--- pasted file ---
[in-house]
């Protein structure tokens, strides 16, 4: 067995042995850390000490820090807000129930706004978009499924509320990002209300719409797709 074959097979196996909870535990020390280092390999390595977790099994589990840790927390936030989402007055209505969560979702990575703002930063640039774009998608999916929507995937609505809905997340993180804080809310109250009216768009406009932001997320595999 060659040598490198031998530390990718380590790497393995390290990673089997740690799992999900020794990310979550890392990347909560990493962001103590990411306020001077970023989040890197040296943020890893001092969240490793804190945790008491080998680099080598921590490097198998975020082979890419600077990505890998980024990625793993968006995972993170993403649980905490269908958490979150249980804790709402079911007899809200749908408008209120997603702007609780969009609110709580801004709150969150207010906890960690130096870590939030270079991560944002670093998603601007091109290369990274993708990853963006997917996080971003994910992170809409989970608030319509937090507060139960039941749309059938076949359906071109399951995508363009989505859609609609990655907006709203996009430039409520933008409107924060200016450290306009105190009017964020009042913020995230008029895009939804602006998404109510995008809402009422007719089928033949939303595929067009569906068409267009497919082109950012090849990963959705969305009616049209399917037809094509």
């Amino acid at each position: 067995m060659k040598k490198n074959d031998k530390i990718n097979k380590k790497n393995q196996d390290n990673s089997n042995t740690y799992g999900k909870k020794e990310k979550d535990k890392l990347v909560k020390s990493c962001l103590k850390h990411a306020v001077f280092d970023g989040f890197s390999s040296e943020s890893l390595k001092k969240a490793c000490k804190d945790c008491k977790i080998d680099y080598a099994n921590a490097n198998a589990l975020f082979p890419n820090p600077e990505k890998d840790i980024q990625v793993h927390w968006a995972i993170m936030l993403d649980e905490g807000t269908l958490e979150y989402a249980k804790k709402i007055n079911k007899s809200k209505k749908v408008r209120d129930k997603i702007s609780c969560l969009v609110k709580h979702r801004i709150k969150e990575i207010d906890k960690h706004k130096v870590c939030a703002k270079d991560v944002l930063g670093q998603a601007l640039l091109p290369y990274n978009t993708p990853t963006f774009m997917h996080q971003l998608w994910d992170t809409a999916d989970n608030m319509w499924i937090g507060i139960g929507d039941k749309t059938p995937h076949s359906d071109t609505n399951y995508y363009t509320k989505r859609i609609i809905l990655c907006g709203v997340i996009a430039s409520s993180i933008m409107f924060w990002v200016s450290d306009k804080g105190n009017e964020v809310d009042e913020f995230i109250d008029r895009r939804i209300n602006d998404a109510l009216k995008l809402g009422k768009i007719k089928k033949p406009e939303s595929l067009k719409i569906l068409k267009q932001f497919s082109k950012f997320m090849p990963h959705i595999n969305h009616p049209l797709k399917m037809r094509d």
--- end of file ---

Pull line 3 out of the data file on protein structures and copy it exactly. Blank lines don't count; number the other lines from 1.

């Amino acid at each position: 067995m060659k040598k490198n074959d031998k530390i990718n097979k380590k790497n393995q196996d390290n990673s089997n042995t740690y799992g999900k909870k020794e990310k979550d535990k890392l990347v909560k020390s990493c962001l103590k850390h990411a306020v001077f280092d970023g989040f890197s390999s040296e943020s890893l390595k001092k969240a490793c000490k804190d945790c008491k977790i080998d680099y080598a099994n921590a490097n198998a589990l975020f082979p890419n820090p600077e990505k890998d840790i980024q990625v793993h927390w968006a995972i993170m936030l993403d649980e905490g807000t269908l958490e979150y989402a249980k804790k709402i007055n079911k007899s809200k209505k749908v408008r209120d129930k997603i702007s609780c969560l969009v609110k709580h979702r801004i709150k969150e990575i207010d906890k960690h706004k130096v870590c939030a703002k270079d991560v944002l930063g670093q998603a601007l640039l091109p290369y990274n978009t993708p990853t963006f774009m997917h996080q971003l998608w994910d992170t809409a999916d989970n608030m319509w499924i937090g507060i139960g929507d039941k749309t059938p995937h076949s359906d071109t609505n399951y995508y363009t509320k989505r859609i609609i809905l990655c907006g709203v997340i996009a430039s409520s993180i933008m409107f924060w990002v200016s450290d306009k804080g105190n009017e964020v809310d009042e913020f995230i109250d008029r895009r939804i209300n602006d998404a109510l009216k995008l809402g009422k768009i007719k089928k033949p406009e939303s595929l067009k719409i569906l068409k267009q932001f497919s082109k950012f997320m090849p990963h959705i595999n969305h009616p049209l797709k399917m037809r094509d």